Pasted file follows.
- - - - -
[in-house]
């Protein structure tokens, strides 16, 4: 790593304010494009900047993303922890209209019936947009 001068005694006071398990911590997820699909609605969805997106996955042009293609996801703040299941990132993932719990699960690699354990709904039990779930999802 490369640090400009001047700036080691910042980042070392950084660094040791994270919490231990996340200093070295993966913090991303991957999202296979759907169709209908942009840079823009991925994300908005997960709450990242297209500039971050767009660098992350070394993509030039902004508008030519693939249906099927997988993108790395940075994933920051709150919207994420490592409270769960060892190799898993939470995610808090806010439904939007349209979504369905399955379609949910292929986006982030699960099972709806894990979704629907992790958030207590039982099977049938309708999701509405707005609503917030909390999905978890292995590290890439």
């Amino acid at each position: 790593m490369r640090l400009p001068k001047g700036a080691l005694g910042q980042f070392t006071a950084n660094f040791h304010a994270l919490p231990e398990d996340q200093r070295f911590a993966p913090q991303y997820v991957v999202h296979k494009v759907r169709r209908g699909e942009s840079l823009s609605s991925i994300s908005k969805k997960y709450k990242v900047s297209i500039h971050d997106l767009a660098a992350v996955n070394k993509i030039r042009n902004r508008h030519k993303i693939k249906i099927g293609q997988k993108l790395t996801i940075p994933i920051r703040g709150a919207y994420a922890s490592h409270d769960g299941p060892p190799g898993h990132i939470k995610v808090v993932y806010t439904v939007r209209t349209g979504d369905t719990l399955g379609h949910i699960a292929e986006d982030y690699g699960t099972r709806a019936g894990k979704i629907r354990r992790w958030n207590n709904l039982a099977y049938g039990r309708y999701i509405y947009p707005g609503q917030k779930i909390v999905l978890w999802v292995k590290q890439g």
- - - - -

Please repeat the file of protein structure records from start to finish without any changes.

[in-house]
């Protein structure tokens, strides 16, 4: 790593304010494009900047993303922890209209019936947009 001068005694006071398990911590997820699909609605969805997106996955042009293609996801703040299941990132993932719990699960690699354990709904039990779930999802 490369640090400009001047700036080691910042980042070392950084660094040791994270919490231990996340200093070295993966913090991303991957999202296979759907169709209908942009840079823009991925994300908005997960709450990242297209500039971050767009660098992350070394993509030039902004508008030519693939249906099927997988993108790395940075994933920051709150919207994420490592409270769960060892190799898993939470995610808090806010439904939007349209979504369905399955379609949910292929986006982030699960099972709806894990979704629907992790958030207590039982099977049938309708999701509405707005609503917030909390999905978890292995590290890439």
């Amino acid at each position: 790593m490369r640090l400009p001068k001047g700036a080691l005694g910042q980042f070392t006071a950084n660094f040791h304010a994270l919490p231990e398990d996340q200093r070295f911590a993966p913090q991303y997820v991957v999202h296979k494009v759907r169709r209908g699909e942009s840079l823009s609605s991925i994300s908005k969805k997960y709450k990242v900047s297209i500039h971050d997106l767009a660098a992350v996955n070394k993509i030039r042009n902004r508008h030519k993303i693939k249906i099927g293609q997988k993108l790395t996801i940075p994933i920051r703040g709150a919207y994420a922890s490592h409270d769960g299941p060892p190799g898993h990132i939470k995610v808090v993932y806010t439904v939007r209209t349209g979504d369905t719990l399955g379609h949910i699960a292929e986006d982030y690699g699960t099972r709806a019936g894990k979704i629907r354990r992790w958030n207590n709904l039982a099977y049938g039990r309708y999701i509405y947009p707005g609503q917030k779930i909390v999905l978890w999802v292995k590290q890439g």